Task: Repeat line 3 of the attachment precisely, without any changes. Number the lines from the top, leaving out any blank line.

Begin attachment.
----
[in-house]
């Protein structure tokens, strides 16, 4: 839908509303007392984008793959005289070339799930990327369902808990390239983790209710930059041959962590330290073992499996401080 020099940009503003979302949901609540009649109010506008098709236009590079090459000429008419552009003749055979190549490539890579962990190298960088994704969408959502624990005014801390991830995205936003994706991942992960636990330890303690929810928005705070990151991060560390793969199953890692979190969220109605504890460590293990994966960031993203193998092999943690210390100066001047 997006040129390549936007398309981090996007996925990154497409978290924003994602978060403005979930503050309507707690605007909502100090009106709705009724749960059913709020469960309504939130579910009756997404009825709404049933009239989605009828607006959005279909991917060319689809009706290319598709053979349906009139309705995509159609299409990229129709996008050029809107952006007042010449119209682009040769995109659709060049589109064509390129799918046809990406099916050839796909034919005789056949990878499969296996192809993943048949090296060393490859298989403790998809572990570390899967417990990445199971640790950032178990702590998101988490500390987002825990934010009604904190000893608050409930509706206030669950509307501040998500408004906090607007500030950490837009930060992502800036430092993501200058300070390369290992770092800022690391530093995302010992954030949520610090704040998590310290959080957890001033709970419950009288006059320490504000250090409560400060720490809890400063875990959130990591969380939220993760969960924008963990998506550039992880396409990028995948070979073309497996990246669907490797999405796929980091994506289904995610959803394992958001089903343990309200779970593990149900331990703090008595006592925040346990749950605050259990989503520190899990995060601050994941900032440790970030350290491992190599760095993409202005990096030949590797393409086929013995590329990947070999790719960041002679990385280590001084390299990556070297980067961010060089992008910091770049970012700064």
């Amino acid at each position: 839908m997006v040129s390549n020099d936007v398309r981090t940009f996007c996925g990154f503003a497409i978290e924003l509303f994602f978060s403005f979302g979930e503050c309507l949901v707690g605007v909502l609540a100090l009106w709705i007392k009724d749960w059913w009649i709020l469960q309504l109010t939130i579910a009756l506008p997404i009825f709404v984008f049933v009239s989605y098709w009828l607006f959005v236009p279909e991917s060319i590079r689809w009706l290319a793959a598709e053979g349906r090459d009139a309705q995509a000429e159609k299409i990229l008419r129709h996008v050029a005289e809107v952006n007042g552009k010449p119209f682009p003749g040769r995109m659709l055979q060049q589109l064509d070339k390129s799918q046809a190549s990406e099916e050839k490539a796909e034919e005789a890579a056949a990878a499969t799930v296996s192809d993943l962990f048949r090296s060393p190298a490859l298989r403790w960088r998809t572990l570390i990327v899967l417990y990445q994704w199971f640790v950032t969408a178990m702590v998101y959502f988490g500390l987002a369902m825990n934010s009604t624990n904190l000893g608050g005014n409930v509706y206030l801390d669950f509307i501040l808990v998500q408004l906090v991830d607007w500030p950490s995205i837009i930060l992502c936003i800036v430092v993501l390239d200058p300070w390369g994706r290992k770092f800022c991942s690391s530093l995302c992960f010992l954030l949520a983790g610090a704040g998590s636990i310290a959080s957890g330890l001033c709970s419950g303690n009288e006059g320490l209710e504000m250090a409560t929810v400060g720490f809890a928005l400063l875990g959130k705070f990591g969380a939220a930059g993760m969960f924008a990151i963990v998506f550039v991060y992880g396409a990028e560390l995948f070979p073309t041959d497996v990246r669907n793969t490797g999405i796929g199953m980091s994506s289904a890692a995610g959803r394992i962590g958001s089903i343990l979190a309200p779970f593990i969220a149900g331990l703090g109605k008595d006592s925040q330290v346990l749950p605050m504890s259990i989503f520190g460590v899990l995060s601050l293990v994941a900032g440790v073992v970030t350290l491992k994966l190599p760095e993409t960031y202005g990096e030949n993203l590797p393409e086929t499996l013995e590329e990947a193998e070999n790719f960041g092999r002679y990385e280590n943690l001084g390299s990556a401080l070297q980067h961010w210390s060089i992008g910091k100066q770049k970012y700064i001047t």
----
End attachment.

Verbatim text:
């Amino acid at each position: 839908m997006v040129s390549n020099d936007v398309r981090t940009f996007c996925g990154f503003a497409i978290e924003l509303f994602f978060s403005f979302g979930e503050c309507l949901v707690g605007v909502l609540a100090l009106w709705i007392k009724d749960w059913w009649i709020l469960q309504l109010t939130i579910a009756l506008p997404i009825f709404v984008f049933v009239s989605y098709w009828l607006f959005v236009p279909e991917s060319i590079r689809w009706l290319a793959a598709e053979g349906r090459d009139a309705q995509a000429e159609k299409i990229l008419r129709h996008v050029a005289e809107v952006n007042g552009k010449p119209f682009p003749g040769r995109m659709l055979q060049q589109l064509d070339k390129s799918q046809a190549s990406e099916e050839k490539a796909e034919e005789a890579a056949a990878a499969t799930v296996s192809d993943l962990f048949r090296s060393p190298a490859l298989r403790w960088r998809t572990l570390i990327v899967l417990y990445q994704w199971f640790v950032t969408a178990m702590v998101y959502f988490g500390l987002a369902m825990n934010s009604t624990n904190l000893g608050g005014n409930v509706y206030l801390d669950f509307i501040l808990v998500q408004l906090v991830d607007w500030p950490s995205i837009i930060l992502c936003i800036v430092v993501l390239d200058p300070w390369g994706r290992k770092f800022c991942s690391s530093l995302c992960f010992l954030l949520a983790g610090a704040g998590s636990i310290a959080s957890g330890l001033c709970s419950g303690n009288e006059g320490l209710e504000m250090a409560t929810v400060g720490f809890a928005l400063l875990g959130k705070f990591g969380a939220a930059g993760m969960f924008a990151i963990v998506f550039v991060y992880g396409a990028e560390l995948f070979p073309t041959d497996v990246r669907n793969t490797g999405i796929g199953m980091s994506s289904a890692a995610g959803r394992i962590g958001s089903i343990l979190a309200p779970f593990i969220a149900g331990l703090g109605k008595d006592s925040q330290v346990l749950p605050m504890s259990i989503f520190g460590v899990l995060s601050l293990v994941a900032g440790v073992v970030t350290l491992k994966l190599p760095e993409t960031y202005g990096e030949n993203l590797p393409e086929t499996l013995e590329e990947a193998e070999n790719f960041g092999r002679y990385e280590n943690l001084g390299s990556a401080l070297q980067h961010w210390s060089i992008g910091k100066q770049k970012y700064i001047t």